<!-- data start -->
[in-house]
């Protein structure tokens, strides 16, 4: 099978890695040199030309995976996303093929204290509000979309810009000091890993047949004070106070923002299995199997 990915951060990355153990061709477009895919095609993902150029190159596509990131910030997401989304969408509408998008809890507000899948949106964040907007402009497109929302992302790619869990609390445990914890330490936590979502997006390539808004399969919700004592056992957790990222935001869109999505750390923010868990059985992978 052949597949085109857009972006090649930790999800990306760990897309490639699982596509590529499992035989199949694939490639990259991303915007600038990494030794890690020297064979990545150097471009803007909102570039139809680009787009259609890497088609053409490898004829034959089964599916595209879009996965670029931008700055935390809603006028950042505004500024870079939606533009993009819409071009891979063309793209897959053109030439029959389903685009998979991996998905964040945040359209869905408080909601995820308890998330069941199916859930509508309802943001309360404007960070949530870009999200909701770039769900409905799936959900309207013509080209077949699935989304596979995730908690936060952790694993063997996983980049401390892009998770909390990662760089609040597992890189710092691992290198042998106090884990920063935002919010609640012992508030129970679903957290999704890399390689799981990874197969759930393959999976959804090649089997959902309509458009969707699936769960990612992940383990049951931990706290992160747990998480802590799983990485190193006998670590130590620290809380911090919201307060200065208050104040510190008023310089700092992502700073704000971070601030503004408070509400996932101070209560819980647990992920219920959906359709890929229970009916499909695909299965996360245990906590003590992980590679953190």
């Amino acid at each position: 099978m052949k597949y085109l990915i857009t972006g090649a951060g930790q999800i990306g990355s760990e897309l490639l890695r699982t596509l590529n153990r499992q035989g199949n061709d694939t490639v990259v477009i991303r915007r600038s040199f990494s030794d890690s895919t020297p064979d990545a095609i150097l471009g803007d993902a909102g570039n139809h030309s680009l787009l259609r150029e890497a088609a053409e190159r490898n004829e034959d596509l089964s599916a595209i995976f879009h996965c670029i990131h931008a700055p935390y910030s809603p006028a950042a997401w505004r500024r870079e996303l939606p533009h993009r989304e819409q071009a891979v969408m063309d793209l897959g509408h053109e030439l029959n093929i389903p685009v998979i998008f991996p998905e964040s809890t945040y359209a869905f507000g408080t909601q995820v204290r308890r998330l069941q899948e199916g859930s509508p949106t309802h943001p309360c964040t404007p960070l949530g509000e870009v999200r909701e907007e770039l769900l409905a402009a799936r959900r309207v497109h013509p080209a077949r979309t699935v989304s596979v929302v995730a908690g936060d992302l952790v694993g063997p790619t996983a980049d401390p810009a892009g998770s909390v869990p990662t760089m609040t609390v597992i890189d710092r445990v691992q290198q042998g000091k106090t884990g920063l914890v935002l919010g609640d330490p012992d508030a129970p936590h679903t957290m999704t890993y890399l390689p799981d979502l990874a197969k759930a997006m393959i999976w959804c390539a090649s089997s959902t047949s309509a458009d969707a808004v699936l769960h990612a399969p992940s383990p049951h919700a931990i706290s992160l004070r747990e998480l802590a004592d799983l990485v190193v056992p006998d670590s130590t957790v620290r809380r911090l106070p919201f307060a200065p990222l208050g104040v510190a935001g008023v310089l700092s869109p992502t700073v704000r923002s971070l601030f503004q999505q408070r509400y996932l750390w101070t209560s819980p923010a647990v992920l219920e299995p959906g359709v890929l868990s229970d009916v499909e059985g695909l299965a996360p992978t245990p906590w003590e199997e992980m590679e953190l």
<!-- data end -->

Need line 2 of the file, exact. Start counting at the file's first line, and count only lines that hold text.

């Protein structure tokens, strides 16, 4: 099978890695040199030309995976996303093929204290509000979309810009000091890993047949004070106070923002299995199997 990915951060990355153990061709477009895919095609993902150029190159596509990131910030997401989304969408509408998008809890507000899948949106964040907007402009497109929302992302790619869990609390445990914890330490936590979502997006390539808004399969919700004592056992957790990222935001869109999505750390923010868990059985992978 052949597949085109857009972006090649930790999800990306760990897309490639699982596509590529499992035989199949694939490639990259991303915007600038990494030794890690020297064979990545150097471009803007909102570039139809680009787009259609890497088609053409490898004829034959089964599916595209879009996965670029931008700055935390809603006028950042505004500024870079939606533009993009819409071009891979063309793209897959053109030439029959389903685009998979991996998905964040945040359209869905408080909601995820308890998330069941199916859930509508309802943001309360404007960070949530870009999200909701770039769900409905799936959900309207013509080209077949699935989304596979995730908690936060952790694993063997996983980049401390892009998770909390990662760089609040597992890189710092691992290198042998106090884990920063935002919010609640012992508030129970679903957290999704890399390689799981990874197969759930393959999976959804090649089997959902309509458009969707699936769960990612992940383990049951931990706290992160747990998480802590799983990485190193006998670590130590620290809380911090919201307060200065208050104040510190008023310089700092992502700073704000971070601030503004408070509400996932101070209560819980647990992920219920959906359709890929229970009916499909695909299965996360245990906590003590992980590679953190």